Beekhuis offers clarity on Hinchcliffe crash, concern about what could happen in Indy 500


Jon Beekhuis knows fairly well what happened to IndyCar driver James Hinchcliffe in Monday’s practice crash at Indianapolis Motor Speedway, as best as possible given the circumstances.

Beekhuis, who serves as a pit reporter for both ABC and NBCSN’s Verizon IndyCar Series coverage, spoke to the Indianapolis Star’s Curt Cavin on Tuesday’s edition of “Trackside” on 1070 the Fan radio in Indianapolis and provided further insight.

The full 14-minute interview is worth a listen, but here are a few excerpts of note.

Beekhuis offered his viewpoint as a former driver (he is the 1988 Indy Lights champion and raced portions of four years in CART), and addressed a point in his own career where he had an accident at Michigan International Speedway more than 20 years ago that was similar to Hinchcliffe’s.

“We’re certainly well aware that it was a suspension failure,” Beekhuis told Cavin about what caused Hinchcliffe’s wreck.

“I’ve had the very same thing happen – it was a push rod as opposed to a rocker (arm), but it’s the same dynamic. I was at Michigan, 230 mph turning into Turn 3, and it just popped. Almost an identical situation. The car drops on the ground, you have no steering, no brakes, you have very little time to think about it.

“Essentially, at these kinds of G forces, it’s like being a rock at the end of a string. You spin it around until you get to the G force level, and if one of those suspension components breaks, it’s essentially like the string breaks. Nothing is holding you, you’re just straight up to the wall.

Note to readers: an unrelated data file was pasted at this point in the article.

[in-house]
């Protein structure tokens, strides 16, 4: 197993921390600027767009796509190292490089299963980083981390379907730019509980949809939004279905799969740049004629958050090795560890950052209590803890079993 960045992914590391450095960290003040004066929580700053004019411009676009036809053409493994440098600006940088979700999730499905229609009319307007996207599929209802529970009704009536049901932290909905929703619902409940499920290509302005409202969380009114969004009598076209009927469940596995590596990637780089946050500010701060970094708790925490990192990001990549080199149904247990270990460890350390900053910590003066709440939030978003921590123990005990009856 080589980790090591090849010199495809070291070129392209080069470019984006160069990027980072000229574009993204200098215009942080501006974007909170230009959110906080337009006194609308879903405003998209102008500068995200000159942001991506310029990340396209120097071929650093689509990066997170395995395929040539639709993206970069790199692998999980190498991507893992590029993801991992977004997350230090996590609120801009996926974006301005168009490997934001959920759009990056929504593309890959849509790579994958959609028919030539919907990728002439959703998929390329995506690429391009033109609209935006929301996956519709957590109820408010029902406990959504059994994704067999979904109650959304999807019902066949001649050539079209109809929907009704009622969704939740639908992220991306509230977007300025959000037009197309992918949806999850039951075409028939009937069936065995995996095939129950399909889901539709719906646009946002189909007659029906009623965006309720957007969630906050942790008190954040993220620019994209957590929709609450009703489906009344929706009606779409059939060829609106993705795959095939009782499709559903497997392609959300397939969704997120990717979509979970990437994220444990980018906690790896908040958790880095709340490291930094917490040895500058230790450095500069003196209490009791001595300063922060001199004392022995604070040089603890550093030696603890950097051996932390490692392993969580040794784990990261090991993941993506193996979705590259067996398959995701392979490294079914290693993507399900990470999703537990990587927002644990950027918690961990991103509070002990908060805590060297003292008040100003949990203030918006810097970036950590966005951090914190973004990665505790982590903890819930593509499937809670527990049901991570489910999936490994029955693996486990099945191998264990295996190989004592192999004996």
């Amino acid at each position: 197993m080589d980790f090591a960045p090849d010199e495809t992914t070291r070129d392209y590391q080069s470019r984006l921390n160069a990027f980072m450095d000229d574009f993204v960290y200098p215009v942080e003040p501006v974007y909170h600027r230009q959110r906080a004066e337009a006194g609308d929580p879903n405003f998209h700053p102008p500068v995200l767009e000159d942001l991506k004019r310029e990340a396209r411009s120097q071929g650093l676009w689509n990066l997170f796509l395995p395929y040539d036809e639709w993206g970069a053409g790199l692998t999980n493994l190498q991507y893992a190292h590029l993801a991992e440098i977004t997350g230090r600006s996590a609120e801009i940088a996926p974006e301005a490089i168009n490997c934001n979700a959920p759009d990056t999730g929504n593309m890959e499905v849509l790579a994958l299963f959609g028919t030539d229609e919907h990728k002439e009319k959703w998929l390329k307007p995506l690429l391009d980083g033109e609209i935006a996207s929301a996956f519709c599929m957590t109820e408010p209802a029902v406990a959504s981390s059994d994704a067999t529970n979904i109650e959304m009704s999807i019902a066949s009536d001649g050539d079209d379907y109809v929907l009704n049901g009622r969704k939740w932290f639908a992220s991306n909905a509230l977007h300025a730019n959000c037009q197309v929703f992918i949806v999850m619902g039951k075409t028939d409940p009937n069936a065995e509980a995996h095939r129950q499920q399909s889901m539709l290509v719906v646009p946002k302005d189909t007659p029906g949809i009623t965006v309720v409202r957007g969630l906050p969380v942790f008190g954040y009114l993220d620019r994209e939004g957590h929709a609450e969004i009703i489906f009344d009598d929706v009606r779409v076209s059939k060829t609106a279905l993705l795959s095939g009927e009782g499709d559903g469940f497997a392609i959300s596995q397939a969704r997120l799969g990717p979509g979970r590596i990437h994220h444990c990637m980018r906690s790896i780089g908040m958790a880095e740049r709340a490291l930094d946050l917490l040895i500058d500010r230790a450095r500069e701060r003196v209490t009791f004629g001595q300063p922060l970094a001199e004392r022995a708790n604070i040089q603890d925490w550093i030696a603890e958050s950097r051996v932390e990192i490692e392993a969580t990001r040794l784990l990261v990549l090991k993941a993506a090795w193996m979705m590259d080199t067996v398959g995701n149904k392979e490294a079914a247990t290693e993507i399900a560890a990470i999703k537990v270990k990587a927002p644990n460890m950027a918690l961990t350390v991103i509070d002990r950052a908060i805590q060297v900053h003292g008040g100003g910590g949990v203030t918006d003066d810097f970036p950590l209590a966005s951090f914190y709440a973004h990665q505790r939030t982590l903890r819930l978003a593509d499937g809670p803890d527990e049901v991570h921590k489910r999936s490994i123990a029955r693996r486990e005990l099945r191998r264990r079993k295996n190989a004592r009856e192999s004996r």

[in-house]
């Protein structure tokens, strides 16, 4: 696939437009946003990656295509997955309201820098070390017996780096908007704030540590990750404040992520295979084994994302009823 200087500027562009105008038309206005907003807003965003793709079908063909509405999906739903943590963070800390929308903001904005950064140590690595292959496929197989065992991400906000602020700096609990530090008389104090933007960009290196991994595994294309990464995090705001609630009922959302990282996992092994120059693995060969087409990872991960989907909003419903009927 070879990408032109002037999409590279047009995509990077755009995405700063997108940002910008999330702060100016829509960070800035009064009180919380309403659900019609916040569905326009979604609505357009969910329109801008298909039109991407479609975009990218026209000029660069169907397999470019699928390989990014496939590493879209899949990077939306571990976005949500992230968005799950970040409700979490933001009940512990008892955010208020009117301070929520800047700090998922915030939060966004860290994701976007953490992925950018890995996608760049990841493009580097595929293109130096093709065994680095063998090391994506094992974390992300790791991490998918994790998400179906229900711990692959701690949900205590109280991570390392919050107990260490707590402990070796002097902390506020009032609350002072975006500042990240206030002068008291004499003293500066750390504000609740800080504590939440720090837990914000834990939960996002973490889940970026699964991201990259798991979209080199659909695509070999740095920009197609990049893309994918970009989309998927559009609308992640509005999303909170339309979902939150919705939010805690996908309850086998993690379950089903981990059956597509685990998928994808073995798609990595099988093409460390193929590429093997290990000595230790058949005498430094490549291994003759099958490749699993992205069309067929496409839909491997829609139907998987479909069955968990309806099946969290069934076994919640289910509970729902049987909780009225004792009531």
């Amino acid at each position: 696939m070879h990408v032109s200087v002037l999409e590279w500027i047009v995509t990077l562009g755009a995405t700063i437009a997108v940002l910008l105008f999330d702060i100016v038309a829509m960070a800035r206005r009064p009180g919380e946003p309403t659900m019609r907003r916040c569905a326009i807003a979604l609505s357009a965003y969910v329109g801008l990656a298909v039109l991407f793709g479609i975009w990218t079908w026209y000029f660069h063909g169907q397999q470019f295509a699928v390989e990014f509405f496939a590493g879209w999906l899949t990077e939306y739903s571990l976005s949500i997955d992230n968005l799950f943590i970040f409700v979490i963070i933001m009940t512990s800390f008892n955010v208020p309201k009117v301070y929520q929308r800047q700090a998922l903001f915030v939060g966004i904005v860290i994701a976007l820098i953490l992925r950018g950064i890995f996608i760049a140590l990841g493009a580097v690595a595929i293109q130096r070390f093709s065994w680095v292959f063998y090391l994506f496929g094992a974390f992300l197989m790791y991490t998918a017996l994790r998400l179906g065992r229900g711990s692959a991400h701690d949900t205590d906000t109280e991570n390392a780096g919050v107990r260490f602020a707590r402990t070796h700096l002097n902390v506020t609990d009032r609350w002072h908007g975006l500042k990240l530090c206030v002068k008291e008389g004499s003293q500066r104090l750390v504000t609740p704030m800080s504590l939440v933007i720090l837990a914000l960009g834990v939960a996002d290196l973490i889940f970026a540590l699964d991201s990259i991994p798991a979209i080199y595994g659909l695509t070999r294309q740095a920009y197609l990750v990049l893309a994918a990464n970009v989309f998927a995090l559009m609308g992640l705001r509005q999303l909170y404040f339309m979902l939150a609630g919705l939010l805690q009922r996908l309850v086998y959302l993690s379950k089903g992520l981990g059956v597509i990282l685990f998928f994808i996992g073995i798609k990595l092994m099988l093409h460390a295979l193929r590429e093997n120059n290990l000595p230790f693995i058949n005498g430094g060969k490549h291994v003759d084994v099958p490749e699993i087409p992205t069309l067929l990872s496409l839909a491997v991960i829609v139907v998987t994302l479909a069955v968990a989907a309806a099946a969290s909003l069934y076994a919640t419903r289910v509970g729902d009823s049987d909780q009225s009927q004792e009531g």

“The impact in my case, and I think Eddie (Cheever) has had something similar, and of course the really sad part for Hinch was just the angle that he hit at punched that wishbone up through the tub.

“Still, it’s amazing with the safety technology that you can survive that, but he would have obviously survived that much better had not the puncture wound (occurred). It was very scary.”

Hinchcliffe crashed during practice Monday and suffered injuries that left him in critical condition when he was admitted to IU Health Methodist Hospital in Indianapolis.

He underwent surgery shortly after the crash. After two days in the Intensive Care Unit, Hinchcliffe, 28, was transferred out on Wednesday, is listed in stable condition and is expected to make a complete recovery.

MORE: James Hinchcliffe transferred out of ICU, full recovery expected

Up to this point, there have been no reports that Hinchcliffe lost consciousness after the crash. But Beekhuis has an interesting perspective on that.

“I was in a similar situation,” he said. “I’m pretty sure I was unconscious for some period of time. They asked me in the emergency room if I was unconscious, and I said, ‘Well, not that I know of,’ and they found that humorous, some emergency room humor.